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performFileOperation:

Apple Cocoa file system APIs fail...


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Apple Cocoa file system APIs fail if the destination exists. There's no overwriting files in Apple's Cocoa; if you want to replace one file with another you can't overwrite even if permissions allow.

Conversely it normally doesn't matter if a file is write-protected: client applications using Apple's Cocoa file system APIs are going to have to circumvent this anyway.

There's a distinct difference between just 'saving' a file from within a Cocoa application and 'saving as': in the former case the inode is preserved and the file is overwritten; in the latter the file (or directory) is first removed. And the file will naturally have a new inode afterwards.

Unlike every other file system in existence, Apple's file system has no sanity checking to protect you: no matter what you ask Apple to do they'll try to do it - even if it means hosing your entire hard drive.

The following code snippet can help demonstrate a number of these issues. It's a straightforward command line driven program to copy a file from one location to another. The first time you run it everything is fine as the destination doesn't yet exist; the second and all subsequent times it will fail because the destination exists.

#import <Cocoa/Cocoa.h>

int main (int argc, char *argv[]) {
    NSAutoreleasePool *pool = [[NSAutoreleasePool alloc] init]; int tag;

    [[NSWorkspace sharedWorkspace] performFileOperation:NSWorkspaceCopyOperation
            source:[@"<This Directory>" stringByExpandingTildeInPath]
            destination:[@"<Parent Directory>" stringByExpandingTildeInPath]
            files:[NSArray arrayWithObject:@"main.m"]
            tag:&tag
        ];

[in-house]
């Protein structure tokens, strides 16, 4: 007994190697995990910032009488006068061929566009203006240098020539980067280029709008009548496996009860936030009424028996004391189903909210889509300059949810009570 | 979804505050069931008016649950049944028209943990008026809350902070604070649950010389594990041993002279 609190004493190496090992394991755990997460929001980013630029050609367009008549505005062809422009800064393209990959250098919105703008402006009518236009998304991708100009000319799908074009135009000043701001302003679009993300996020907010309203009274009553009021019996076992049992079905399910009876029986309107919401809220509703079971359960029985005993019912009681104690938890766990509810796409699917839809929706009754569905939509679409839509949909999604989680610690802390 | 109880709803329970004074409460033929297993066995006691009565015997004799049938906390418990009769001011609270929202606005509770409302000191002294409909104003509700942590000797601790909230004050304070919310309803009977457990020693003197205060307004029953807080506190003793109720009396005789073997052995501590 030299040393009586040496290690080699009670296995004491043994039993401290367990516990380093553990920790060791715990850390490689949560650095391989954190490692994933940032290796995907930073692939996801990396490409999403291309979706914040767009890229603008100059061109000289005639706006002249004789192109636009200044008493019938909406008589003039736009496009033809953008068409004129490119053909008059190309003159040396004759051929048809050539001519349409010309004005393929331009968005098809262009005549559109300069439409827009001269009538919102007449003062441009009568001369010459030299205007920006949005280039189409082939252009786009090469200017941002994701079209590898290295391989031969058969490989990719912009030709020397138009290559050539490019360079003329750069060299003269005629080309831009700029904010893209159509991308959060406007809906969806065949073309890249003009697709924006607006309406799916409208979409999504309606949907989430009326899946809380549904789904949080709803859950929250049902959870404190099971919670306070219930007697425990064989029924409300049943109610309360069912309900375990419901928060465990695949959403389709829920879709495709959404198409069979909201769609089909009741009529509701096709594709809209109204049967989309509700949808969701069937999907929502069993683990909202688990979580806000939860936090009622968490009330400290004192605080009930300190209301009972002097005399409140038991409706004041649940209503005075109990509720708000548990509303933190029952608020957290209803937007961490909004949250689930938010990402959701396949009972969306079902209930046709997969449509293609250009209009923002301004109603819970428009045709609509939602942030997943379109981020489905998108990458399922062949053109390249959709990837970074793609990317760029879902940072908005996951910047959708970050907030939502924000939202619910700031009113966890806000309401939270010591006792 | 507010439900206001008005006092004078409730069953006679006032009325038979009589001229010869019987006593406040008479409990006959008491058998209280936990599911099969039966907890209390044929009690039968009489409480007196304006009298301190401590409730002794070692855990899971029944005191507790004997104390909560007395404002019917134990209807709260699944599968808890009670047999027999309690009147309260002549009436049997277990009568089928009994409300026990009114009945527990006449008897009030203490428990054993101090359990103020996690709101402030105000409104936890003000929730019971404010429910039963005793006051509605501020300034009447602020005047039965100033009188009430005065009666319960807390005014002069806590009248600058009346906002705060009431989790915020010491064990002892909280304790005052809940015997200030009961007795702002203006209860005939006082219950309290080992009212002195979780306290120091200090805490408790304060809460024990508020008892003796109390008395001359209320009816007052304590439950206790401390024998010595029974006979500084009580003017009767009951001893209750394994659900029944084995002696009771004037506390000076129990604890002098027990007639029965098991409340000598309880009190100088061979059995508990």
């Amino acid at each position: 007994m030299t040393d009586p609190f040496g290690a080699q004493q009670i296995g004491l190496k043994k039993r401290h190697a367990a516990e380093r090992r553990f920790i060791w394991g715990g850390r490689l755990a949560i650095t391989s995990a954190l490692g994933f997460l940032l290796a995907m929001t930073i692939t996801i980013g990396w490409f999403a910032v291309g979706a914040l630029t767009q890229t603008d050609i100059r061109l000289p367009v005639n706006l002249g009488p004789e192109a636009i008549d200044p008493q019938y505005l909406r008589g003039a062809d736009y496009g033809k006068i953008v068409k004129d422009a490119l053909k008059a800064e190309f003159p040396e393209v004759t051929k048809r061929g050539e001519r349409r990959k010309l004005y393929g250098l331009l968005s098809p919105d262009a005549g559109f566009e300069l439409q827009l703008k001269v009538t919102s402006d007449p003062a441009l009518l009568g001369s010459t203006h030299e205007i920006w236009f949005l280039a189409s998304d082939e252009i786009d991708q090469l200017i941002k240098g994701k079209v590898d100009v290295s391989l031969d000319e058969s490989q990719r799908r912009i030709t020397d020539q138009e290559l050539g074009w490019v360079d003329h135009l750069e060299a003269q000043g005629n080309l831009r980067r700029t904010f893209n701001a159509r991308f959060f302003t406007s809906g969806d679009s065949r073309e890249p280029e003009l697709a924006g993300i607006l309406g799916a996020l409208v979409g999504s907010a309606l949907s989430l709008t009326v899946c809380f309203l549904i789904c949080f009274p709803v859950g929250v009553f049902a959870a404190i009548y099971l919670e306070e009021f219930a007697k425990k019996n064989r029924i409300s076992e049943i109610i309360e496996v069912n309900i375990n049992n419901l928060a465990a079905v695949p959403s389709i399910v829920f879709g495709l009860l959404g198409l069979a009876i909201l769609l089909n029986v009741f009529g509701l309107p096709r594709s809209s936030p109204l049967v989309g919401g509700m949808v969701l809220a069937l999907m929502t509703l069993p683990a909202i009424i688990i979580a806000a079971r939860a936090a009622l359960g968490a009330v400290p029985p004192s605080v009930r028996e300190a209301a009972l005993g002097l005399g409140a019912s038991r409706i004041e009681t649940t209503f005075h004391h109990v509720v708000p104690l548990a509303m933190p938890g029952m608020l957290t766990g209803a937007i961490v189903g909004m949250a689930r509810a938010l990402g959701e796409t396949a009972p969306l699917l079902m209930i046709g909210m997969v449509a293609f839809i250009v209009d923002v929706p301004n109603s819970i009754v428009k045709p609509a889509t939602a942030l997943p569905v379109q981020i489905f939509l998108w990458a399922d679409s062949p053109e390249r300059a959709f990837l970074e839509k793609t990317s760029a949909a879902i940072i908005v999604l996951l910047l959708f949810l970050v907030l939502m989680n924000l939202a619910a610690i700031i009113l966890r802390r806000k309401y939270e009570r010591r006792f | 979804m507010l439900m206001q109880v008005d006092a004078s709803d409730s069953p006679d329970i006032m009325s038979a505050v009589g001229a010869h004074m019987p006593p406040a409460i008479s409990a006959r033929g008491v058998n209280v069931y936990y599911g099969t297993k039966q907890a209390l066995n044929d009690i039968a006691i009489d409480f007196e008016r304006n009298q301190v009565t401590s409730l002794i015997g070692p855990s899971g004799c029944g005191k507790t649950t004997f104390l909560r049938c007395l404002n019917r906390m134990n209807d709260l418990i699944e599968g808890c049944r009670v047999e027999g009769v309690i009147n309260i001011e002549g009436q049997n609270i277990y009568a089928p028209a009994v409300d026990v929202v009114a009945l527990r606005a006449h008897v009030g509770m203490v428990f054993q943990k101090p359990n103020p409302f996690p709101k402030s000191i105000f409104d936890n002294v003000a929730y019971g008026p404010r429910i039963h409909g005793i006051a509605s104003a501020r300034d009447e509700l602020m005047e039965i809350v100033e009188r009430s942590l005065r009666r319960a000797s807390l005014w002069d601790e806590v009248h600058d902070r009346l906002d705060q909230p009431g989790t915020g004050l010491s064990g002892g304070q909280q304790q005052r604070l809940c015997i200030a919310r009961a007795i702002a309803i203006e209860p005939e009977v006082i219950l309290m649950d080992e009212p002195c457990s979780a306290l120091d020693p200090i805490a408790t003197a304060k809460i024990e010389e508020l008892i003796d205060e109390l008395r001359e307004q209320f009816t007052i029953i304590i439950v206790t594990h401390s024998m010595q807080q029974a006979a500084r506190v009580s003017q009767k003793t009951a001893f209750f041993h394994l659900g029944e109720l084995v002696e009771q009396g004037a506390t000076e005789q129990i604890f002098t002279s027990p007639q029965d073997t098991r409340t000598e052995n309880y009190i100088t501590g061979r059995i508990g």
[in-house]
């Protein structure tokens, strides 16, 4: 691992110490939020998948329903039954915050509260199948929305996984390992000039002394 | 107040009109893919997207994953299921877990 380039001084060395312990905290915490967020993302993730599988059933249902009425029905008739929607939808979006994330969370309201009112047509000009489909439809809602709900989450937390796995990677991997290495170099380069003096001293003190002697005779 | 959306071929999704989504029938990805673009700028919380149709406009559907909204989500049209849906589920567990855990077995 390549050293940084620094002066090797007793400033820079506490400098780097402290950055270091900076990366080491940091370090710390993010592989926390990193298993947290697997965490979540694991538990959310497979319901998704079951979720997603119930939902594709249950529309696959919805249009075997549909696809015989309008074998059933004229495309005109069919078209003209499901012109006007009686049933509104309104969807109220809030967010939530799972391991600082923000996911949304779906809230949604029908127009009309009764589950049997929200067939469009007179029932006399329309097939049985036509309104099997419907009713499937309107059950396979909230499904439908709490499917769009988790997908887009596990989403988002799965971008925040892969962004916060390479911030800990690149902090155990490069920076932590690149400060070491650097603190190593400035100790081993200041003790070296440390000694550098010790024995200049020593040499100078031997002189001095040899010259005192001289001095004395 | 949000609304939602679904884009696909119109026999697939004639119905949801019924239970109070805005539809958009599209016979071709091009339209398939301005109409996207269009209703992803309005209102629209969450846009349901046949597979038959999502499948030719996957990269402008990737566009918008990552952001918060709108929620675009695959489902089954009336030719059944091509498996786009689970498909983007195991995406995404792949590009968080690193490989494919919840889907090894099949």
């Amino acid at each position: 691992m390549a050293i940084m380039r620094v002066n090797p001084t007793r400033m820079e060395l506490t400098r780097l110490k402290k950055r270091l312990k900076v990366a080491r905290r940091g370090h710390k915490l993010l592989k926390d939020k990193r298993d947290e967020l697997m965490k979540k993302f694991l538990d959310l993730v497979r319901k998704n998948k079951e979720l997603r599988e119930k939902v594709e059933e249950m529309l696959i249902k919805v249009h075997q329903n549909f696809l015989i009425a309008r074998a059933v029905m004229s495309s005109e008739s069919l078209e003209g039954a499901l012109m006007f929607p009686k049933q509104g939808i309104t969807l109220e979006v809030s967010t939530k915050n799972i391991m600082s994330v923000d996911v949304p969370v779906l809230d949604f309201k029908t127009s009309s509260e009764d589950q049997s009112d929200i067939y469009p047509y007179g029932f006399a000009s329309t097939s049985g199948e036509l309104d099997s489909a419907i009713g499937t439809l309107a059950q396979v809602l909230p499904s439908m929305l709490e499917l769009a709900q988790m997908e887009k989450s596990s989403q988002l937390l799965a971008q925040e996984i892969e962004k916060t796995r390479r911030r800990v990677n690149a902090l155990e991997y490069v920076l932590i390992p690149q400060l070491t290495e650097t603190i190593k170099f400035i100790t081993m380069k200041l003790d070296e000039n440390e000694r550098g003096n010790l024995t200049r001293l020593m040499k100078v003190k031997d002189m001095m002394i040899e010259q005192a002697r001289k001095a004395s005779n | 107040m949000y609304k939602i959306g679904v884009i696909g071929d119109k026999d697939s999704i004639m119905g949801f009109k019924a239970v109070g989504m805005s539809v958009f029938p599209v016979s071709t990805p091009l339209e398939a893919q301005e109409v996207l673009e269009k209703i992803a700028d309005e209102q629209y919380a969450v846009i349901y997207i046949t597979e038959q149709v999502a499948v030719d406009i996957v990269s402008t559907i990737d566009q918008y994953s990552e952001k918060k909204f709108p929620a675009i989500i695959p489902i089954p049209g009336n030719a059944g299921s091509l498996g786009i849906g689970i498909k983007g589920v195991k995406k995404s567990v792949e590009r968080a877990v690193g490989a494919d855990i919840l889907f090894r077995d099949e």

[pool release]; return 0;
}

Put the above code into a command line project - or click on the code to get a prefab download. Put your project directory in the field marked '<This Directory>' and put the project directory's parent in the other field marked '<Parent Directory>'. If the source file is named 'main.m' the program will copy 'main.m' to the parent directory - the first time.

After that it will fail. Because the destination already exists.

It's easy to see where this leads. Directories can be overwritten by files; directories can be moved over subdirectories and subdirectories over their parent directories - and Apple's file system API won't even burp. But your computer will: you'll hose it.

See Also
Apple's File System APIs
Hosing OS X with Apple's Idea of 'Expected Behaviour'
Learning Curve: Rebel Scum: More Attacks on 'Expected Behaviour'

Apple: NSWorkspace Reference
Apple: NSFileManager Reference
Slashdot: Data Loss Bug In OS X 10.5 Leopard
Tom Karpik: Massive Data Loss Bug in Leopard
MacInTouch: Mac OS X 10.5 Leopard: Finder Data-Loss Bug

Learning Curve: 4893378 FAQ
Industry Watch: Sanity Checks at Apple
Learning Curve: A Sanity Check for Apple
Learning Curve: 4893378: 'Expected Behaviour'

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